Palestine, statelessness, and Omar Ben Ali's fight for immigration status in Canada

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Image: Modified from a photograph taken by Neal Rockwell and used with permission of the Tadamon collective.

On this week's episode of Talking Radical Radio, you will hear about Omar Ben Ali's fight for immigration status in Canada, about a new campaign from the group Tadamon in support of that fight, and about how Omar's struggle relates to the broader Palestinian struggle.

Omar Ben Ali is a Palestinian man from the Jenin region of the Israeli-occupied West Bank. He has been in Canada, living in Montreal, for almost ten years. He claimed refugee status on arrival, but despite coming from territory under violent military occupation, his refugee claim was denied. He then applied for immigration status in Canada on humanitarian and compassionate grounds, and that was also denied.

And yet, despite having no legal status in Canada, Omar cannot return to Palestine – Canada does not recognize the existence of a Palestinian state, and Israel as the occupying power will not allow him to return. So he remains stateless and in bureaucratic limbo, separated from his wife and children, unable to go back to the home he came from and yet prevented by law from very basic elements of belonging and from living a normal life in the country that he has made his new home.

In Montreal, Omar is very involved in the struggle for justice and freedom for Palestine. In the course of that involvement, he got to know the members of Tadamon, which means "solidarity" in Arabic. They are a grassroots collective that has been involved in supporting the Palestinian struggle in various ways, including the struggles of Palestinian refugees, since around 2005. They do so from an anti-colonial and anti-authoritarian perspective. When they found out about Omar's predicament, they decided that they must launch a campaign demanding that Minister of Immigration Ahmed Hussen and Prime Minister Justin Trudeau use their ministerial discretion and grant Omar status.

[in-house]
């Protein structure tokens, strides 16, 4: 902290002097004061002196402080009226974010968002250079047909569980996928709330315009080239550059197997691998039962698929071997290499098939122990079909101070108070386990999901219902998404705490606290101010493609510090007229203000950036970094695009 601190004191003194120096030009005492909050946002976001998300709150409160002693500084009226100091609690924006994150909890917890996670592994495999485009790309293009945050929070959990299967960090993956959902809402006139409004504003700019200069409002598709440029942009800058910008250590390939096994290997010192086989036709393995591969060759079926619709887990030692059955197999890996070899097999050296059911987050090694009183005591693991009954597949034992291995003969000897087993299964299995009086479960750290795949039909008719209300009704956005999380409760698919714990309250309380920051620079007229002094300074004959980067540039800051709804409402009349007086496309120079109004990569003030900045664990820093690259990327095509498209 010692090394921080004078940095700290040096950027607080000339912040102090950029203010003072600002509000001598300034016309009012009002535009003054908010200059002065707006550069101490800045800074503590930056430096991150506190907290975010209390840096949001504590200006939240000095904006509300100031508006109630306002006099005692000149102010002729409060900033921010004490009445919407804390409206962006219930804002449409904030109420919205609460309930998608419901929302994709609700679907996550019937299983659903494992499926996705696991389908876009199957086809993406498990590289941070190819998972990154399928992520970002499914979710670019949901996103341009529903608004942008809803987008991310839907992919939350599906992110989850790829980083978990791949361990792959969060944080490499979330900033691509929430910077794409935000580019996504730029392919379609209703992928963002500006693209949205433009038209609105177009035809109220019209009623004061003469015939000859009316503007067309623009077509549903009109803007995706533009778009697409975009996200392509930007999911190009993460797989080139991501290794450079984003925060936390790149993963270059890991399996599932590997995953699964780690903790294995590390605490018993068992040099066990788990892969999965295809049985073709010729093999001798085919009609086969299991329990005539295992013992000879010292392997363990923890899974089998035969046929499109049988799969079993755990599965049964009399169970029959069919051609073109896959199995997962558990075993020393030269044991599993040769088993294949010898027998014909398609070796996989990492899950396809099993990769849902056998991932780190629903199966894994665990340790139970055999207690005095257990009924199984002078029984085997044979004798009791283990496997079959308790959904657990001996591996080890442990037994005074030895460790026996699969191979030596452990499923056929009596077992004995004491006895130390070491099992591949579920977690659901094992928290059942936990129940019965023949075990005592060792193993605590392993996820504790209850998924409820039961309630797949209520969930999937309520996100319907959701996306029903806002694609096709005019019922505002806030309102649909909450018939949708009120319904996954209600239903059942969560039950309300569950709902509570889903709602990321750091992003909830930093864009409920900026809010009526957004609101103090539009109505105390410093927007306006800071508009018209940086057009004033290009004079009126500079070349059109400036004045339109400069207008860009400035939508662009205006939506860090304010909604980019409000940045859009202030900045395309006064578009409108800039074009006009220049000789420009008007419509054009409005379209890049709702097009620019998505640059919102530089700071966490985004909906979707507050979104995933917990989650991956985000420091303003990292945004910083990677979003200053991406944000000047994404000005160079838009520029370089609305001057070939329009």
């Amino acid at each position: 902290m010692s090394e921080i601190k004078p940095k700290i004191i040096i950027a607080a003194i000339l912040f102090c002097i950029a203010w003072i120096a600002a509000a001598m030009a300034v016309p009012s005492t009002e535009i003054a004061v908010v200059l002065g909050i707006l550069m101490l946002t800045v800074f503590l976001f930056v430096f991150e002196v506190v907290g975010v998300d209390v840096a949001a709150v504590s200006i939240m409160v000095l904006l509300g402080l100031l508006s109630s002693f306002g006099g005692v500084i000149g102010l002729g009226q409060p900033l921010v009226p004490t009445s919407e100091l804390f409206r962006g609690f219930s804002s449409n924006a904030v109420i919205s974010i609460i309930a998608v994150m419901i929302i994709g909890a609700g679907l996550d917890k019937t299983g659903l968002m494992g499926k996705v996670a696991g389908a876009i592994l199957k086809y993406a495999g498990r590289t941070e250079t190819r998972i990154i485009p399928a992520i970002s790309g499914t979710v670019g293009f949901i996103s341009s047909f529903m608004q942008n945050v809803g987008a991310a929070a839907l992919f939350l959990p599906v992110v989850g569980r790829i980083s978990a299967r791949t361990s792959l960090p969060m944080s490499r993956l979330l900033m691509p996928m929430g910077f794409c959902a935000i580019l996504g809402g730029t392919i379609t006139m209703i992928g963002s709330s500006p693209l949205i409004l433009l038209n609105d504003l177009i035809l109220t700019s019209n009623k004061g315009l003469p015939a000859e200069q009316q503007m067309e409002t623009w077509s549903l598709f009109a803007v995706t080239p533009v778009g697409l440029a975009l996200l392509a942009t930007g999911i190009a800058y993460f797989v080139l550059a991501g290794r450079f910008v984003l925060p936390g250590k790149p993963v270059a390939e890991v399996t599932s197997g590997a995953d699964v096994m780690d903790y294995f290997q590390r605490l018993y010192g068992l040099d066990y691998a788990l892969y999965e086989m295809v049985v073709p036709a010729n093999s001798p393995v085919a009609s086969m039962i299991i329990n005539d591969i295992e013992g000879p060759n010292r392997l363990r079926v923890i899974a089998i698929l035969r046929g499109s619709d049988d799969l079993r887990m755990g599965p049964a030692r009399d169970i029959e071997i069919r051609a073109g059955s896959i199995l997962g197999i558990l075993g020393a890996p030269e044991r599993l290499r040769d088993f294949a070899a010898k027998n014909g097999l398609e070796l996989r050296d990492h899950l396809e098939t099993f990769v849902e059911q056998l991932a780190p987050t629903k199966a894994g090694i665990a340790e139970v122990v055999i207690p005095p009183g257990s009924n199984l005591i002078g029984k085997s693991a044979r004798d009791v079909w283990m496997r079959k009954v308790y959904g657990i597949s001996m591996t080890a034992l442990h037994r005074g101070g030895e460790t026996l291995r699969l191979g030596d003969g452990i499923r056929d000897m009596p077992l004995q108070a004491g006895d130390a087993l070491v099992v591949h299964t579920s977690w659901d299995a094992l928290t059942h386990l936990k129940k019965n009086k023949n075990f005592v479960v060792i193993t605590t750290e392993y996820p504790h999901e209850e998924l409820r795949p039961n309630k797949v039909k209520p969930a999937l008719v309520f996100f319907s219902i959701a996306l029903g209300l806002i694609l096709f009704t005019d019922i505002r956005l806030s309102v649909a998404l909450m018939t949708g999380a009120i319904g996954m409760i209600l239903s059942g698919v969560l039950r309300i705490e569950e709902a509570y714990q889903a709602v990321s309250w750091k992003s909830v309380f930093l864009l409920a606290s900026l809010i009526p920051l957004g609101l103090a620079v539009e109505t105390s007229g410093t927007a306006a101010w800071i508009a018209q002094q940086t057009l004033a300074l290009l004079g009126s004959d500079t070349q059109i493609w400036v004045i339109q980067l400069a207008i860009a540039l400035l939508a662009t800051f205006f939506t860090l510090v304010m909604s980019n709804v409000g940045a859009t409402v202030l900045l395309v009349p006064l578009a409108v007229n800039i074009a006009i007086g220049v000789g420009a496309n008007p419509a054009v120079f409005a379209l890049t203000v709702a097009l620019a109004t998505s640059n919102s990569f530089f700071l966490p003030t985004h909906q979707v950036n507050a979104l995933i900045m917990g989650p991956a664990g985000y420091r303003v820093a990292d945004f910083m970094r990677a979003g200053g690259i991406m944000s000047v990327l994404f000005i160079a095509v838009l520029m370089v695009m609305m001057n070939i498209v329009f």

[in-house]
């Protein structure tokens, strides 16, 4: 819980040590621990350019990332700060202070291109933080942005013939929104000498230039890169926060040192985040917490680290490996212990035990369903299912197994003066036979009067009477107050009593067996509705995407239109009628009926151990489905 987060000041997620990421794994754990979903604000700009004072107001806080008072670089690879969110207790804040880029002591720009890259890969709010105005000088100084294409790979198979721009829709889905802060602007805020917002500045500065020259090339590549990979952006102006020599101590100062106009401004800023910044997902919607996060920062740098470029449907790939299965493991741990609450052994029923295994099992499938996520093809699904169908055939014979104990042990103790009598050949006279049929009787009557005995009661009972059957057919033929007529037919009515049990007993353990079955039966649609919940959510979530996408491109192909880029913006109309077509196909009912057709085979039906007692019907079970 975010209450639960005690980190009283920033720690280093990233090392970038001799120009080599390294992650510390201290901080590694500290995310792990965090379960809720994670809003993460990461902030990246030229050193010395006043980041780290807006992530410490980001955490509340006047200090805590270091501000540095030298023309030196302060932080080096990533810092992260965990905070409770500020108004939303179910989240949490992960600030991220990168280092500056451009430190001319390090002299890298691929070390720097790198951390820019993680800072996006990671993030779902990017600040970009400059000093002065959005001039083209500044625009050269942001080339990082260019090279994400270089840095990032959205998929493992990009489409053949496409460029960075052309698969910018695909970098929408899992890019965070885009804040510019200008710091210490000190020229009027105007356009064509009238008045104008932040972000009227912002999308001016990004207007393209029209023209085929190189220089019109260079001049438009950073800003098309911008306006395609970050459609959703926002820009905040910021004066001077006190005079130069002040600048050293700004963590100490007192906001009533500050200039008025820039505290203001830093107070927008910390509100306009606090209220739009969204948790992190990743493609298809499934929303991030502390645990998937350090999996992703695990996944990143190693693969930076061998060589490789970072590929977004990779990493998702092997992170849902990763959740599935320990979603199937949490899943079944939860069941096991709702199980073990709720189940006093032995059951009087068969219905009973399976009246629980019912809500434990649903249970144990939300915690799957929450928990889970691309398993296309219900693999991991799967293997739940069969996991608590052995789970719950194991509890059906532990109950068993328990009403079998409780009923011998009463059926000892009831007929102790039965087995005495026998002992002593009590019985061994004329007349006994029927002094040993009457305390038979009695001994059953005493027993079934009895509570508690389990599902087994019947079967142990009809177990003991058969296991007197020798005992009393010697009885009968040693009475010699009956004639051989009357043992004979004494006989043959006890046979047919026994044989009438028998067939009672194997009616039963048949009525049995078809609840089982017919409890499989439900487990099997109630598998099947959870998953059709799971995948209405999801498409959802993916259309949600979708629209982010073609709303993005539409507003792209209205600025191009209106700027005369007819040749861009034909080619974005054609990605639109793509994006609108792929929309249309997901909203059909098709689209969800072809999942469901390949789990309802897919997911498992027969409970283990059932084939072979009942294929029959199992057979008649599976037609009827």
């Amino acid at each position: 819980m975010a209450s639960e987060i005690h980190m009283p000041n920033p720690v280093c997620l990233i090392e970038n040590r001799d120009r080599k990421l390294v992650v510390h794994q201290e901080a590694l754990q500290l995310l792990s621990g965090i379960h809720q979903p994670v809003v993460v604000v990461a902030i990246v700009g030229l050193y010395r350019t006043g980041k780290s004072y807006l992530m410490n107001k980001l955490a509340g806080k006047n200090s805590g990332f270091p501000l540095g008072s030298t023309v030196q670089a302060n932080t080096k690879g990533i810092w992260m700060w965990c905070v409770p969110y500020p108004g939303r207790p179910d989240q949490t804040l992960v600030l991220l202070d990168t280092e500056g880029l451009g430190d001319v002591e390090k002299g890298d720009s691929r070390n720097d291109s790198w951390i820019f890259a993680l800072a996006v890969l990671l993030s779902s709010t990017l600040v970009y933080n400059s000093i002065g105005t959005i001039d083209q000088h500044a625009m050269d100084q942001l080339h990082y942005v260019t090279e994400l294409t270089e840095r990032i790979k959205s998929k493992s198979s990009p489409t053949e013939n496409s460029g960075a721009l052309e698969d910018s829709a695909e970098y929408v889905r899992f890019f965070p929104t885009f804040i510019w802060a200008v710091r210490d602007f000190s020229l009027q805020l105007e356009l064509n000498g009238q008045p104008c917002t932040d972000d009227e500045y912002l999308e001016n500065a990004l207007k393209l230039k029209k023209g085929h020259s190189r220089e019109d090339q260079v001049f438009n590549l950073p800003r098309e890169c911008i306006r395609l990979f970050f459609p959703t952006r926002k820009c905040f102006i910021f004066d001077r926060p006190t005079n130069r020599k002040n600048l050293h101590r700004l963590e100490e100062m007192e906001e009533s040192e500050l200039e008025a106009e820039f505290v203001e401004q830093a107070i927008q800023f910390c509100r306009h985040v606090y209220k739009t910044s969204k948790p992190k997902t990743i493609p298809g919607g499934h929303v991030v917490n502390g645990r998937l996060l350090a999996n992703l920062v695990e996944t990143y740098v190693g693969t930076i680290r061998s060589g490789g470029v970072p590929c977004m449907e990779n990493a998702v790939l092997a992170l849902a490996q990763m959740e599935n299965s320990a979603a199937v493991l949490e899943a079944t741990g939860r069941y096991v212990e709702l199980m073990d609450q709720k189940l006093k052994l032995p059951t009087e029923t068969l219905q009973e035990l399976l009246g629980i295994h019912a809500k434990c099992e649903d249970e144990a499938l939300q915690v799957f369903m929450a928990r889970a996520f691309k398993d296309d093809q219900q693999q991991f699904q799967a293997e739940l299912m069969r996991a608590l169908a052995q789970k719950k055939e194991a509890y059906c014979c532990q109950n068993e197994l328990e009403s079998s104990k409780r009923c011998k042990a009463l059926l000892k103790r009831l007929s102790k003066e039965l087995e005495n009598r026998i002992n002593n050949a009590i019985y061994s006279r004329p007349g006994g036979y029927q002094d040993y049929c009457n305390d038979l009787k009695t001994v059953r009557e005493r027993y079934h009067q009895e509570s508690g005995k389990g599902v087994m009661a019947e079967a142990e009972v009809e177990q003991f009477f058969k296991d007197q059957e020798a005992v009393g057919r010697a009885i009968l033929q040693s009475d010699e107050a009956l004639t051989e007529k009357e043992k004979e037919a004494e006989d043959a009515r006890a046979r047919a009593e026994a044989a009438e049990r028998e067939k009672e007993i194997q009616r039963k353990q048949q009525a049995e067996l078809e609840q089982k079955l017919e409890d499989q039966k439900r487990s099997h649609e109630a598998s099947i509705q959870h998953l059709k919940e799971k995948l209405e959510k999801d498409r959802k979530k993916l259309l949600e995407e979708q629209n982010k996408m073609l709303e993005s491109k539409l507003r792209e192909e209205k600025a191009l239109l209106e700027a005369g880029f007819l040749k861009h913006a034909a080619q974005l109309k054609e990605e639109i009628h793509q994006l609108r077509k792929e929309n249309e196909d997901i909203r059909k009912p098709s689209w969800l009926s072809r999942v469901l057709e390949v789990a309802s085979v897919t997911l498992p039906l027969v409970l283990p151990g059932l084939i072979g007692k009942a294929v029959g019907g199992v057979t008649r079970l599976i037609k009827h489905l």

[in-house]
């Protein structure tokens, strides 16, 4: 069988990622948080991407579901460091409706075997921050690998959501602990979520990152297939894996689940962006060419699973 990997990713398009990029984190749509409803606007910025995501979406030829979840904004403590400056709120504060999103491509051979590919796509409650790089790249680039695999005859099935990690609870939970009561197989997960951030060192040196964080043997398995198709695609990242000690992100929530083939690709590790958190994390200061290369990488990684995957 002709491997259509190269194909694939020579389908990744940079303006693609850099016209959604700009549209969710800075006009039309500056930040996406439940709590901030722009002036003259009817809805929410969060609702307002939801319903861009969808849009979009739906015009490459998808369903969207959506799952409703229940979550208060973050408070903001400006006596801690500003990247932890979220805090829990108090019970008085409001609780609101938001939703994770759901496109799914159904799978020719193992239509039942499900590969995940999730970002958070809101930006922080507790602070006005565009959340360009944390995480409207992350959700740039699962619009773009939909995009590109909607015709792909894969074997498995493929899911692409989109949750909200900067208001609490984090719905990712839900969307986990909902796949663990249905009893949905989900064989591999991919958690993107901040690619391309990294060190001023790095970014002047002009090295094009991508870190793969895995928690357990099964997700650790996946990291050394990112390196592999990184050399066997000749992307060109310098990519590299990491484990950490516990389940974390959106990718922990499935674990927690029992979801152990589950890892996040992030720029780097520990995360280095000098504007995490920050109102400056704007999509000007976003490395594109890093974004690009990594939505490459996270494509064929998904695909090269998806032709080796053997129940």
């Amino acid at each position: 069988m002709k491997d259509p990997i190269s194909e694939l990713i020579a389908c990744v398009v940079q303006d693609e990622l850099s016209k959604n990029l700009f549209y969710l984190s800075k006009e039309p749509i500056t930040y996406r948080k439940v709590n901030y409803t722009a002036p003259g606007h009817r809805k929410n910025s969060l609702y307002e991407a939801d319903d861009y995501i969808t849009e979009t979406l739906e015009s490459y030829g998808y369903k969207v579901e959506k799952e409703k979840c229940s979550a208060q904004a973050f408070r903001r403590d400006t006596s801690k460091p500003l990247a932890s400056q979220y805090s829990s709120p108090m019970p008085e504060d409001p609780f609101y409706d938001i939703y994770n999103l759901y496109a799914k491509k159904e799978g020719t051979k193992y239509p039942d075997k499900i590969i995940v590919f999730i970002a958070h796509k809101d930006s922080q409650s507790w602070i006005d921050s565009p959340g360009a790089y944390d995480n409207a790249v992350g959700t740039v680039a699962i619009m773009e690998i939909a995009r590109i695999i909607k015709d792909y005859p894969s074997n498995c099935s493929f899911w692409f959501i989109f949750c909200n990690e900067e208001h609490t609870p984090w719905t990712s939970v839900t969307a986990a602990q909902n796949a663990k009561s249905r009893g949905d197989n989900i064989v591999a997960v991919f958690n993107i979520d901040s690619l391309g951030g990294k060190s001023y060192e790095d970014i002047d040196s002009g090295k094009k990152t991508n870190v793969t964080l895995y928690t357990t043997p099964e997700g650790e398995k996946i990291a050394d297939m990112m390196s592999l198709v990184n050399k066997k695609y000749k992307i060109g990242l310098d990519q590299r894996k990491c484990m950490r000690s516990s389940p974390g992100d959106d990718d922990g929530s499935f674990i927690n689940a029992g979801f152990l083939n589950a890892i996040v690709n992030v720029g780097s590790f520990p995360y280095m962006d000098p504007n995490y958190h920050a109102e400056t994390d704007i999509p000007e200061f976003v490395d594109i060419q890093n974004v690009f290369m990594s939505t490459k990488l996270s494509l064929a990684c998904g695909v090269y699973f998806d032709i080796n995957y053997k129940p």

Omar happens to be a resident of Justin Trudeau's riding, so a major focus of the campaign so far has been both public education and mobilization in the riding itself. As well, they are currently seeking support from elsewhere in the country – primarily, they are asking people to send letters supporting Omar's request for status to the minister of immigration and the Prime Minister, as well as to Tadamon, and eventually they hope that mobilizations can occur in other cities as well. In the course of this, they are also drawing the connections between Omar's predicament and the larger issues at the heart of the Palestinian struggle – Palestinian statelessness, the occupation, Israeli apartheid, the refusal to allow Palestinian refugees to return to their homeland, and the complicity of the Canadian settler state in all of this.

This episode includes an interview that Scott Neigh did with Mostafa Henaway of Tadamon, as well as excerpts from an interview that Henaway and Sawssan Kaddoura did with Omar Ben Ali. The latter interview was done for the show Under the Olive Tree that broadcasts on CKUT in Montreal and is used with permission.

Image: Modified from a photograph taken by Neal Rockwell and used with permission of the Tadamon collective.


Talking Radical Radio brings you grassroots voices from across Canada, giving you the chance to hear many different people that are facing many different struggles talk about what they do, why they do it, and how they do it, in the belief that such listening is a crucial step in strengthening all of our efforts to change the world. To learn more about the show check out its website here. You can also follow them on FaceBook or Twitter, or contact [email protected] to join our weekly email update list.

Talking Radical Radio is brought to you by Scott Neigh, a writer, media producer, and activist based in Hamilton (formerly Sudbury), Ontario, and the author of two books examining Canadian history through the stories of activists.

Talking Radical Radio has been nominated for a Hamilton Independent Media Award. If you like the show, please vote for Scott Neigh under the category of "Best Journalist – Social Justice and Human Rights" before November 8!

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